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NAB Contests DBS Local-Signal Rules

In late 1999, Congress decided that direct-broadcast satellite carriers should be allowed to compete with cable operators by offering broadcast-TV signals in local markets.

But it granted that authority with a key condition: Starting in 2002, DBS carriers would be required to carry all local signals in any market in which they elected to carry just one.

Fashioning rules to implement features of the law, the Federal Communications Commission said the "carry one, carry all" mandate did not mean DBS subscribers were required to purchase all of the available local-TV signals if they decided to buy any of them.

"We do not believe that the statute requires satellite carriers to sell all local television stations as one package to subscribers," the FCC said in its Nov. 30 rulemaking. In other words, DBS carriers could create local-TV tiers, or packages.

The FCC's decision last November to endorse the àl a carte sale of local TV signals by DBS didn't garner much attention. But the agency's action has angered the broadcast industry.

On Feb. 1, the National Association of Broadcasters took the FCC to court in a suit filed in the U.S. Court of Appeals for the District of Columbia Circuit.

That same day, the Satellite Broadcasting and Communications Association and EchoStar Communications Corp. filed suit against the agency's rules implementing the "carry one, carry all" mandate. SBCA filed in the U.S. Court of Appeals for the 4th Circuit in Richmond, Va.; EchoStar filed in the U.S. Court of Appeals for the 10th Circuit in Denver.

The three cases have been consolidated and will be reviewed by 4th Circuit judges in Richmond, according to satellite- and broadcast-industry attorneys.

Broadcasters have challenged the àl a carte rules, claiming DBS operators, like cable operators, are required to provide all local signals in a single package.

NAB is concerned that DBS operators will create several packages designed to favor some local stations over others.

"There is a huge concern on our part about satellite companies cherry-picking certain local broadcast signals and favoring some over the others," said NAB spokesman Dennis Wharton.

James Hedlund, president of the 135-member Association of Local Television Stations (ALTV), said he was troubled that the DBS industry might employ an à la carte strategy to persuade Congress to remove the must-carry mandate.

He said DBS operators could create one package that consists of the four major networks, then sell other stations in a second package or individually.

If few subscribers take the second package, Hedlund said, DBS operators could "go back to the Congress three months later and say, 'Nobody subscribed to this package, and therefore it means nobody wants these signals.'"

"If that is your objective-simply avoid the intent of the law-you could do all sorts of things that have that effect," he said.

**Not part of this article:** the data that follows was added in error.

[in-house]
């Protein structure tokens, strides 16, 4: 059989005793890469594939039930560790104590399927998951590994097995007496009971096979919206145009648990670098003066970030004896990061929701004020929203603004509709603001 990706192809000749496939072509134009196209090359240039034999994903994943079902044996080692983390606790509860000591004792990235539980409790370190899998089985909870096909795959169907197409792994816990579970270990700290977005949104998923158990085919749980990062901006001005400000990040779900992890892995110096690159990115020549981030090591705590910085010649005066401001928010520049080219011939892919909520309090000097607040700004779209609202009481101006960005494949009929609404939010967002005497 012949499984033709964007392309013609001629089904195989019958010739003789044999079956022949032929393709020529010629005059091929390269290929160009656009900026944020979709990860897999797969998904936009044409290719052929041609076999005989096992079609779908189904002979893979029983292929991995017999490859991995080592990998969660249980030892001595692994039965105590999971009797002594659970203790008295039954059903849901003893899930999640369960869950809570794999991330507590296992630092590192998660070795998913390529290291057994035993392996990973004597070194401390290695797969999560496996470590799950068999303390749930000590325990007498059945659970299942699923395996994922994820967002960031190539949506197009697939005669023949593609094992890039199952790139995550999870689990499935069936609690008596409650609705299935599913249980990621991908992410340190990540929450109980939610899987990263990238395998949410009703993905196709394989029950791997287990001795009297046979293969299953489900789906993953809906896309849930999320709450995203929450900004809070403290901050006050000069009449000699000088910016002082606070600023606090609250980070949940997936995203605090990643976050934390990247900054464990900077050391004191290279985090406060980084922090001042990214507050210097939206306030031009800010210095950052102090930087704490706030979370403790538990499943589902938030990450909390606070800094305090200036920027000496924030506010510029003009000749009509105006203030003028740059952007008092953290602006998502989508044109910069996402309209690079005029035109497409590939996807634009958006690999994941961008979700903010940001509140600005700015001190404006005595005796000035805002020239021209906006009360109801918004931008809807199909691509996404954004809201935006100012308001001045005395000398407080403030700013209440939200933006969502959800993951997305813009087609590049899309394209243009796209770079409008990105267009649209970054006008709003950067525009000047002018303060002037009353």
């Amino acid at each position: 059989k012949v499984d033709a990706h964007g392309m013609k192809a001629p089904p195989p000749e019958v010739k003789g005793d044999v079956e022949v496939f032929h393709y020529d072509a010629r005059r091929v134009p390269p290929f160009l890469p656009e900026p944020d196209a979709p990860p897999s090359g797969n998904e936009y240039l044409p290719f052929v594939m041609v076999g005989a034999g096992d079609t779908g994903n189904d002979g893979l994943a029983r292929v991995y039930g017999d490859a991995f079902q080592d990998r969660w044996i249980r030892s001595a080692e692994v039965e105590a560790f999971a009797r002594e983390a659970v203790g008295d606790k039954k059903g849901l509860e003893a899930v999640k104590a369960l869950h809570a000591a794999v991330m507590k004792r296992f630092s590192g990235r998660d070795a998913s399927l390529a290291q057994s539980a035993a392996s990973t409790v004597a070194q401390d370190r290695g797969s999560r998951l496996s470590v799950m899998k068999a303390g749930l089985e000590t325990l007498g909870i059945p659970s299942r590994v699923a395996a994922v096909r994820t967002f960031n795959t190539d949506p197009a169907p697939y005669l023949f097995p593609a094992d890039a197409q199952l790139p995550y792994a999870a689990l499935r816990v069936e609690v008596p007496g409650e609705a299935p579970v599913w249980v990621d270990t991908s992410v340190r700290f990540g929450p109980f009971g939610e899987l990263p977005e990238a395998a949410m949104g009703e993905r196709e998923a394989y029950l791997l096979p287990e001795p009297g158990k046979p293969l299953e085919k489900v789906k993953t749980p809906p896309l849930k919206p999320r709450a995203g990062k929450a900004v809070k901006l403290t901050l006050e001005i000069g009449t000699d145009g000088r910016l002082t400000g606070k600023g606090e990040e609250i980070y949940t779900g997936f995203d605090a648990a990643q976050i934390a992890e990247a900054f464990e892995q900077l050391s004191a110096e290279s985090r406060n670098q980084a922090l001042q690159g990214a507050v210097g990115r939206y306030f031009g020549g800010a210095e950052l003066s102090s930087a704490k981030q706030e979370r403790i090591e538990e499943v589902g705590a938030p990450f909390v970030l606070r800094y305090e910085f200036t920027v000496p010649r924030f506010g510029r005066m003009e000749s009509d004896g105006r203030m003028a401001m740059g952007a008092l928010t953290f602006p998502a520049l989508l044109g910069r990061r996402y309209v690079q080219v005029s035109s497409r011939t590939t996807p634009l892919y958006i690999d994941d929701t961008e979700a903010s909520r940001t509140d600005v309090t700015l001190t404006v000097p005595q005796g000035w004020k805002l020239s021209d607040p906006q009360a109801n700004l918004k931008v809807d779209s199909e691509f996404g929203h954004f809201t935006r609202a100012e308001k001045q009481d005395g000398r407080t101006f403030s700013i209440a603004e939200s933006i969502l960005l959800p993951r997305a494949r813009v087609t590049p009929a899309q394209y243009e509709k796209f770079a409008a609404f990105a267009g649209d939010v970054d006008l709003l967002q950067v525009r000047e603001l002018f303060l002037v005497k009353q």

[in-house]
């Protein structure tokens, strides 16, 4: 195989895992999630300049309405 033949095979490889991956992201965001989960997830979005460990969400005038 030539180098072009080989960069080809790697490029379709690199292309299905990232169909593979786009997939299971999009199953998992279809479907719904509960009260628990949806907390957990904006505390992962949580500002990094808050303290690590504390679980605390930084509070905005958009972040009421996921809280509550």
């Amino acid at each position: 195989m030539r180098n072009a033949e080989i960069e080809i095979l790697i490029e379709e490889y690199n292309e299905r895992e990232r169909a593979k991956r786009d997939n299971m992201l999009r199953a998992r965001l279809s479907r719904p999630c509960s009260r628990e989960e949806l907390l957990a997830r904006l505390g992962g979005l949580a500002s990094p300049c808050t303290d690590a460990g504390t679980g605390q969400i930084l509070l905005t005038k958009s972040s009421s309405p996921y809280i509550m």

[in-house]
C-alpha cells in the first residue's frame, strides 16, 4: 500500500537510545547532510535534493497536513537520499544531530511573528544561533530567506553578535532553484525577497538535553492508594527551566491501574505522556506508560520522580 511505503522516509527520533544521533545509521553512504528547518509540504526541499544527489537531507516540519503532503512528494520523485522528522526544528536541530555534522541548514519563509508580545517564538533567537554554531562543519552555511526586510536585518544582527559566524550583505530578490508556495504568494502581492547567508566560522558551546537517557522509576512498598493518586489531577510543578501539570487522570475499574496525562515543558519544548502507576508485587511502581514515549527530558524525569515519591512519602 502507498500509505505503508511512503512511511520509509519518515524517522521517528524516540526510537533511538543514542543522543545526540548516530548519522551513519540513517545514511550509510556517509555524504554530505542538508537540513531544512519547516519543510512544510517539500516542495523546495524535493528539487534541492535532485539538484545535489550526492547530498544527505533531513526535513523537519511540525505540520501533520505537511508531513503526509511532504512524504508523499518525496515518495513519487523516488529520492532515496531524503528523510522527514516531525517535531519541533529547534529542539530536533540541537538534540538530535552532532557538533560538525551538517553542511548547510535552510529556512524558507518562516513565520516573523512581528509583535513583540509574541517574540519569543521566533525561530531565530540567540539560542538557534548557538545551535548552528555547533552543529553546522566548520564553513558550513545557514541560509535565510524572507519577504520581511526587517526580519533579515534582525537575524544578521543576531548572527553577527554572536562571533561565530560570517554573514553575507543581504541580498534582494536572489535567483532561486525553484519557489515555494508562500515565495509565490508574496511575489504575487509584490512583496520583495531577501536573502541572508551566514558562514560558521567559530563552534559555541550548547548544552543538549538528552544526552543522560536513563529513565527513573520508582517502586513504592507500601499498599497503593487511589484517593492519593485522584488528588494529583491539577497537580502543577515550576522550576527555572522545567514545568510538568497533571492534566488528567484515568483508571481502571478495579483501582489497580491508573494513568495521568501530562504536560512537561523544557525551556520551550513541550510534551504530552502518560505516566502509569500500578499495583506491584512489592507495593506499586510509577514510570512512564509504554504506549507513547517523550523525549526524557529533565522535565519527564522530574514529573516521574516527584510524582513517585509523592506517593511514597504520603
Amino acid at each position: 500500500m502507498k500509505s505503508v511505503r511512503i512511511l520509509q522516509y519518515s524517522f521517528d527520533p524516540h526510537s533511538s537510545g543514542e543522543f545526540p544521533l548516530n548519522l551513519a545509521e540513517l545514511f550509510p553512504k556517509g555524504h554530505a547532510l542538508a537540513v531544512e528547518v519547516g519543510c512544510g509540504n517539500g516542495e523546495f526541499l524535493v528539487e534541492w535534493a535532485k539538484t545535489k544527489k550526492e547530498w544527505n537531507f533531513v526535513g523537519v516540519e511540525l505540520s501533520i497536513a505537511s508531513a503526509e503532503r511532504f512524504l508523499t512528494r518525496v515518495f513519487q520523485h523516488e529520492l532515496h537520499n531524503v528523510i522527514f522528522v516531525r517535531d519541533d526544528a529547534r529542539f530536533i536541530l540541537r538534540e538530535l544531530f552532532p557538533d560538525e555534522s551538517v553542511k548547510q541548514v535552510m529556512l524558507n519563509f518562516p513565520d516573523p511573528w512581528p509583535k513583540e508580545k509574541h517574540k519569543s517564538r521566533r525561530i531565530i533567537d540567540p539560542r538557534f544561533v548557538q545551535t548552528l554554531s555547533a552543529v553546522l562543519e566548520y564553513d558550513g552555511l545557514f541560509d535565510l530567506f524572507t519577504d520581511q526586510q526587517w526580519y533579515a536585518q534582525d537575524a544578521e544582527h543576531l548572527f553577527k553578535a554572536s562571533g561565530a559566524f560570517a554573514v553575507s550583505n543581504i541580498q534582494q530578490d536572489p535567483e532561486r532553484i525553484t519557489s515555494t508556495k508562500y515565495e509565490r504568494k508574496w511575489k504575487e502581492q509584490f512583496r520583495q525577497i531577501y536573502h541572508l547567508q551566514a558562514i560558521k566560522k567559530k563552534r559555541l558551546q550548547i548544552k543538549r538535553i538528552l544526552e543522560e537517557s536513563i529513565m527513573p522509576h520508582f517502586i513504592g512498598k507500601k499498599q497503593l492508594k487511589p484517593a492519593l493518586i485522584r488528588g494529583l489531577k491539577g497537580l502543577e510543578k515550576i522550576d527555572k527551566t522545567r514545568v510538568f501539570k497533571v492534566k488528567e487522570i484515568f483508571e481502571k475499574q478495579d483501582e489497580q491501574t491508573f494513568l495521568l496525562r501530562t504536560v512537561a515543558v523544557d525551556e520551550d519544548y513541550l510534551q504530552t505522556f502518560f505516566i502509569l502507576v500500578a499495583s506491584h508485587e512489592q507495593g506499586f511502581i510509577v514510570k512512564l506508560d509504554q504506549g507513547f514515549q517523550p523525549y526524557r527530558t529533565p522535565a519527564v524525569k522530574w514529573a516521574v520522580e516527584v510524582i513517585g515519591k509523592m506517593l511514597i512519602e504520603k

ALTV did not join the NAB's suit. Instead, Hedlund said ALTV would soon file a petition asking the FCC to reconsider its decisions.

In passing the Satellite Home Viewer Improvement Act, Congress allowed DBS carriers to offer local signals for the first time. DirecTV Inc. and EchoStar responded by offering the four major networks and a national PBS feed to subscribers in the top 35 to 40 markets.

The local stations are sold in a package for $4.99.

DirecTV spokesman Bob Marsocci said the only broadcast signals his company offers à a carte are distant network signals, available only to a narrow class of eligible subscribers.

Pantelis Michalopoulos, a Washington attorney for EchoStar, said SHVIA afforded no authority to require DBS carriers to provide all local TV signals in one package.

"What [broadcasters] are trying to do is use the SHVIA as a vehicle to introduce rate regulation," Michalopoulos said. "It's sort of the reverse of unbundling. It's sort of a bundling requirement."

Marsocci said it was unlikely DirecTV would create multiple packages for local TV signals or sell them individually when the full must-carry rules take effect next year. The company would want to generate revenue from all local signals that take up channel space on its satellites, he said.

"All along our plan has been to offer in a package whatever channels we offer in that market," Marsocci said. "To create a separate package, economically, it doesn't make sense."

DBS analyst Mickey Alpert, president of Washington, D.C.-based Alpert & Associates, said he expects DirecTV and EchoStar next year to offer all local TV signals in one package and not try to discriminate against the weaker stations in a market.

"I suspect that's what they are going to do," Alpert said. "From a purely economic standpoint, they are much better off raising the price $1 or $2 and giving them everything."

Although suspicious of DBS-mainly because the SBCA, EchoStar and DirecTV have all filed suit against the underlying must-carry law-Hedlund said he believes DBS carriers would have an economic incentive to carry all local signals in one package to recoup the cost of carrying the signals.

"Off the top of my head, that's what I would say," Hedlund said.